Ambush aside, judges generally want to be able to consider all available evidence at trial and will usually give permission for surveillance to be admitted.
The Judge stated in Rall:-
“In principle, as it seems to me, the starting point on any application of this type must be that, where video evidence is available which, according to the Defendant, undermines the case of the Claimant to an extent that would substantially reduce the award of damages to which she is entitled, it will usually be in the overall interests of justice to require that the Defendant be permitted to cross examine the Claimant and the medical advisors upon it, so as long as this does not amount to Trial by ambush”.
Therefore, there is a low admissibility threshold for the Defendant.
So the best approach for a Claimant is to focus on robustly responding to the surveillance thereby sending a message that he/she remains confident despite the attack on his/her credibility.
From a procedural point of view, the solicitor must apply to the court for various orders to enable the claimant to properly respond to the evidence.
The usual order would be:
1. Defendant to disclose the entire footage not just an edited version.
2. Permission for the Claimant to serve a further witness statement (s)
3. Claimant and defendant to exchange updated expert evidence
4. Revised cost budgets.
This will achieve a level playing field in terms of the evidence but, in practical terms, it means a painstaking review of the footage with the client and then further instructions to medical experts to review the material.
This requires thorough and meticulous work but it is the only way for an honest claimant to get his/her claim back on track.
Then, at the end of the process, there can potentially be a reward at trial for responding properly to the Defendant’s tactics: an order for indemnity costs. In Kilbey v Arien Contractors Limited (Queen’s Bench Division – Judgment dated 13 th December 2019) HHJ Yelton ordered the defendant to pay indemnity costs from the date unfounded dishonesty allegations were made within the claim. HHJ Yelton said: “I have already said that there are grave difficulties in relation to the allegation of malingering properly so called, and having listened carefully to all the evidence I am satisfied that it is not only not made out but it should have never been advanced”.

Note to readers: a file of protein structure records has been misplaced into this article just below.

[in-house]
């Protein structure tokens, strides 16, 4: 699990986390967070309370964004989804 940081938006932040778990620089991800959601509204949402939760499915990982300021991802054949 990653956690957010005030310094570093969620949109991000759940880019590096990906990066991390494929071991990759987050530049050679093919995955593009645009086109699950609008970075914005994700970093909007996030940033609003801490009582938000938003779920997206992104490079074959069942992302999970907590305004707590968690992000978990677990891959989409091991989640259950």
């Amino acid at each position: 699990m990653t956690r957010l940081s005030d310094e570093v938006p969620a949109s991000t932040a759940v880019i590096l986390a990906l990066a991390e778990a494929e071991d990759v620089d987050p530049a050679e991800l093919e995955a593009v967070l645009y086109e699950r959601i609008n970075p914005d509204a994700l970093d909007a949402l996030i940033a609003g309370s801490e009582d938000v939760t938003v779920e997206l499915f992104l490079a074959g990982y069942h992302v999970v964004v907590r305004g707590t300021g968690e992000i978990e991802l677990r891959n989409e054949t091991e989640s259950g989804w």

Mr Kilbey was entirely vindicated for persevering against baseless malingering allegations and awarded a six figure sum in damages.
More information about this case can be found at the following link.
The Kilbey judgment shows that by responding to surveillance evidence properly Claimants can take back control of their claims and ultimately succeed at trial.
And for trigger happy defendant lawyers and insurance companies the message is simple: it is very dangerous to build high walls on low foundations!
If you or your family need the assistance of an experienced team of Clinical Negligence Solicitors surrounding an inquest or civil claim then please do not hesitate to phone us free on 0800 999 5585, request a call back or submit your case details.